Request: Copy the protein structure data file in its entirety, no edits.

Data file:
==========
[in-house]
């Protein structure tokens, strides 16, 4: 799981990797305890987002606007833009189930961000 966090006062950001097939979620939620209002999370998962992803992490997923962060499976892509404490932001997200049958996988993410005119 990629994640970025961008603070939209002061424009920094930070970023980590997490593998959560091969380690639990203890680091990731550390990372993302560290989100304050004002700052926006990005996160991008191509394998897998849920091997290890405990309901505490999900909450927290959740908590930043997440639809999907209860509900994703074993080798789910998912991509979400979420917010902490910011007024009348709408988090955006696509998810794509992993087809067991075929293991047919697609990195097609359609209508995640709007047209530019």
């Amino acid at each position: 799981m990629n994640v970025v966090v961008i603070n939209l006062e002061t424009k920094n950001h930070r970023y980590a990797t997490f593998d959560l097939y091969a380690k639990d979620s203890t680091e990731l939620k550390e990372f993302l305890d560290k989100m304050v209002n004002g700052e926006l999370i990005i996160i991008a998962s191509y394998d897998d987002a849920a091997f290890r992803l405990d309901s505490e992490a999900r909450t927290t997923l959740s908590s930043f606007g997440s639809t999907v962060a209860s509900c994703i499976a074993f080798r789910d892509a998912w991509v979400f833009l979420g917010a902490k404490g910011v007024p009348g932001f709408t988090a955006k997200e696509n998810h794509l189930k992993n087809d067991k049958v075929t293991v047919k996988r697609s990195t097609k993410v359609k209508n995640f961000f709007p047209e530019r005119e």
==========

[in-house]
């Protein structure tokens, strides 16, 4: 799981990797305890987002606007833009189930961000 966090006062950001097939979620939620209002999370998962992803992490997923962060499976892509404490932001997200049958996988993410005119 990629994640970025961008603070939209002061424009920094930070970023980590997490593998959560091969380690639990203890680091990731550390990372993302560290989100304050004002700052926006990005996160991008191509394998897998849920091997290890405990309901505490999900909450927290959740908590930043997440639809999907209860509900994703074993080798789910998912991509979400979420917010902490910011007024009348709408988090955006696509998810794509992993087809067991075929293991047919697609990195097609359609209508995640709007047209530019």
């Amino acid at each position: 799981m990629n994640v970025v966090v961008i603070n939209l006062e002061t424009k920094n950001h930070r970023y980590a990797t997490f593998d959560l097939y091969a380690k639990d979620s203890t680091e990731l939620k550390e990372f993302l305890d560290k989100m304050v209002n004002g700052e926006l999370i990005i996160i991008a998962s191509y394998d897998d987002a849920a091997f290890r992803l405990d309901s505490e992490a999900r909450t927290t997923l959740s908590s930043f606007g997440s639809t999907v962060a209860s509900c994703i499976a074993f080798r789910d892509a998912w991509v979400f833009l979420g917010a902490k404490g910011v007024p009348g932001f709408t988090a955006k997200e696509n998810h794509l189930k992993n087809d067991k049958v075929t293991v047919k996988r697609s990195t097609k993410v359609k209508n995640f961000f709007p047209e530019r005119e």